In what we can only imagine was a meeting in a nameless boardroom at General Motors where an employee that was a Corvette history enthusiast suggested looking at the first year of the C2, as the Z06 code simply screamed out from the annals of history. As the C5 Z06 was going to be a lightweight, race-car derived option package, it was the perfect fit. This time around, however, the marketing and design team at Chevrolet were not bound by a ban on advertising a car as a race car for the road, and were not prevented from referring to the 1-2 victory of the C5.R at the 2001 24 Hours of Le Mans. The design team drew up a badge or twenty, and once one was selected, the Z06 made its first appearance on the side of a Corvette in August 2001.

Corvette C5 Z06
The race-car-derived road missile, the Corvette C5 Z06. Image Via: Road&Track

For the Corvette C5, it was a mild upgrade, boosting the LS1 engine to 385 HP and codifying that upgrade as the LS6.  A year later, that power was boosted to 405 HP, making the C5 Z06 one of the few American sports cars at the turn of the century that boasted over 400 HP. The Z06 was also restricted to being a hardtop coupe only, had race-derived FE4 suspension and springs, larger wheels and tires, functional brake cooling ducts (supercar level technology at the time), a special gear ratio setup for acceleration and top end speed, and featured a titanium exhaust system, thinner glass, a reduction in sound proofing, even going as far as using a lighter weight battery for the car.

As a result, the Corvette C5 Z06 was rapid, with 0 to 60 times in the low 4 seconds, sub-12 second quarter miles, and could hold over 1.02 G in skidpad testing, making it one of the best handling, fastest sports cars at the time. The Z06 sold like hotcakes despite being priced $10,000 above the base C5 coupe, as of the nearly 250,000 Corvette C5’s sold between 1997 and 2004, 11.5% were Z06s, or put another way, just under 29,000 C5 Z06’s were made.

Corvette C7 Z06
What many considered, and many still do, the greatest Z06, the Corvette C7 version. Image via Wikimedia Commons.

As we all know, the subsequent generations that had race car versions also had a Z06 version come out a couple of years afterwards, including the current Corvette C8 Z06, the one of the most powerful cars that Chevrolet has sold. Ever. But, starting with the sixth generation, there was another badge that you could have affixed to the front fenders (or rear air scoops for the C8) of your Corvette…

The Upgrade Of The Upgrade: The Z07

When the Corvette C6 made its debut in 2005, with a LS2 V8 producing 430 HP, more than the C5 Z06, in base spec, it was a barely kept secret that there was going to be a Z06 package available in a few years, as the C6.R race car was not developed in secrecy. There was no wasting time this generation, as the Z06 was launched in 2006, with a LS7 V8 chucking 505 HP to the rear wheels. Corvette enthusiasts were over the moon, but behind the scenes, whispers of a car named “Blue Devil” were circulating.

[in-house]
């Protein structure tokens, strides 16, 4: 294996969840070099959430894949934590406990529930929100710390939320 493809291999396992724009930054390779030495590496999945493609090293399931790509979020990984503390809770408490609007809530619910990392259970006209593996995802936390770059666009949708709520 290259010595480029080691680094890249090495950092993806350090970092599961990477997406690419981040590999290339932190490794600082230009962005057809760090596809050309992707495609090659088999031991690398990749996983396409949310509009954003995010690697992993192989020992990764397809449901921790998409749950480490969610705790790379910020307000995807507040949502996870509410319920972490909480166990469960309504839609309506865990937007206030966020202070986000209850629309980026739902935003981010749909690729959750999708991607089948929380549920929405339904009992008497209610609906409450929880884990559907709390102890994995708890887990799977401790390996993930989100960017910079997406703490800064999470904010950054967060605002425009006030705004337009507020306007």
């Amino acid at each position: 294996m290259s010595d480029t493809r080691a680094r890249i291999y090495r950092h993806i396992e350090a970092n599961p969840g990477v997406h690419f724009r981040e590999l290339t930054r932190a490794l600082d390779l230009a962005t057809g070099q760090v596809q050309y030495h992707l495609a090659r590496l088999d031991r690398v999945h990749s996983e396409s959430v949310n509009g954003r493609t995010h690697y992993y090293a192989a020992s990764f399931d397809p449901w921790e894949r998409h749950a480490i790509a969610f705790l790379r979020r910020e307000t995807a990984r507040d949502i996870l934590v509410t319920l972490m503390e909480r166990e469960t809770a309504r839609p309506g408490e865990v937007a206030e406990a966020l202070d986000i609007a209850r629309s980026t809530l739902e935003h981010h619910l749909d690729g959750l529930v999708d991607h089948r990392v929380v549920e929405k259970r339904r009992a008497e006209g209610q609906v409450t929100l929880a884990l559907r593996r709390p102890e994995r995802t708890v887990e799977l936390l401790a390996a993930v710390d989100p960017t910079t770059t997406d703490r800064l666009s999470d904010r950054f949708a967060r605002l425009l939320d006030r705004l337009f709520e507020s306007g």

After much speculation, the supercharged Corvette C6 ZR1 was unveiled in 2007, and boasted a spine shattering 640 HP and 604 lbs-ft of torque from its new LS9 engine when it went on sale in 2009. That was a very significant power jump of 135 HP between the high performance car and the high performance version of the sixth generation. While no one was really griping about it, Chevy took it upon themselves to develop a new package option that made a “race ready” Corvette available without needing to shell out the over $100,000 to buy the ZR1.

Corvette C6 Z06 with Z07 package
The car that blindsided the Corvette faithful, thinking that the ZR1 was the only performance upgrade car they were going to get in the C6 generation: The Z07 Ultimate Performance Package upgrade for the Z06. Image via Bring-A-Trailer

So, much to the surprise of everyone, there was a new “ultimate performance package” listed for the 2011 model year, with the code of Z07 and an additional $9,495 added to the sticker of a Z06. The Z07 was quickly nicknamed the “track pack” because of the track-focused nature of the included equipment, which were the first implementation of magnetorheological suspension components on a Corvette called “magnetic selective ride control,” Brembo carbon-ceramic brakes, larger wheels all around, and damned-near-semi-slick Michelin Pilot Sport 2 tires, which were fitted to larger, lightweight ZR1 style 20 spoke wheels. And these are just some of the things that were thrown in!

Corvette C7 Z07 in France
The massive rear carbon-fiber spoiler of the C7 Z07 aero package. Image via American Car City

The Corvette C7 Z07 had even more to the table, with the optional add-on of carbon fiber aerodynamic parts. These were in the form of a front splitter with winglets, rocker panels, and a NASCAR-style rear lip spoiler that could also be set up to have a wickerbill in the center to add even more downforce, or you could splurge out on the options list and get a GT-wing version. It also upgraded the already strong 6- and 4-piston steel Brembo brakes of the Z06 to carbon ceramic-matrix brakes, which were second generation carbon ceramics that did not suffer the sudden “grabbing” that many first generation carbon ceramic brakes did for many manufacturers.

Detail of Corvette C8 Z07 package including carbon brakes and carbon fiber wheel
The newest inclusion in the Z07 performance package includes Carbon Revolution hollow carbon fiber wheels. The Z07’s carbon ceramic-matrix brakes are also visible. Image via GM Authority

With the C8 Z06 available now, the Z07 performance package carries the same major upgrades, such as carbon ceramic-matrix brakes, front and rear carbon fiber aerodynamic pieces, but both the Z06 (option) and Z07 (included) takes it one step further by offering the first GM-provided carbon fiber wheels on a Corvette, called Carbon Revolution. Compared to the standard motorsport-grade aluminum wheels of the standard Z06, these wheels remove 10.25 lbs per corner, or 41 lbs unsprung weight. It may not seem like 41 lbs would make a difference, but as unsprung weight, every ounce counts, and even Chevy estimates that at most mainstream tracks like Road America, Virginia International, Sebring, and the like, the carbon wheels could reduce lap times by up to 2 seconds.

However, for us, we’re just happy that the Z06 performance version of the Corvette is here to stay this time, and we’re quite sure that were Zora still around, he’d have given it a major stamp of approval to reuse the badging.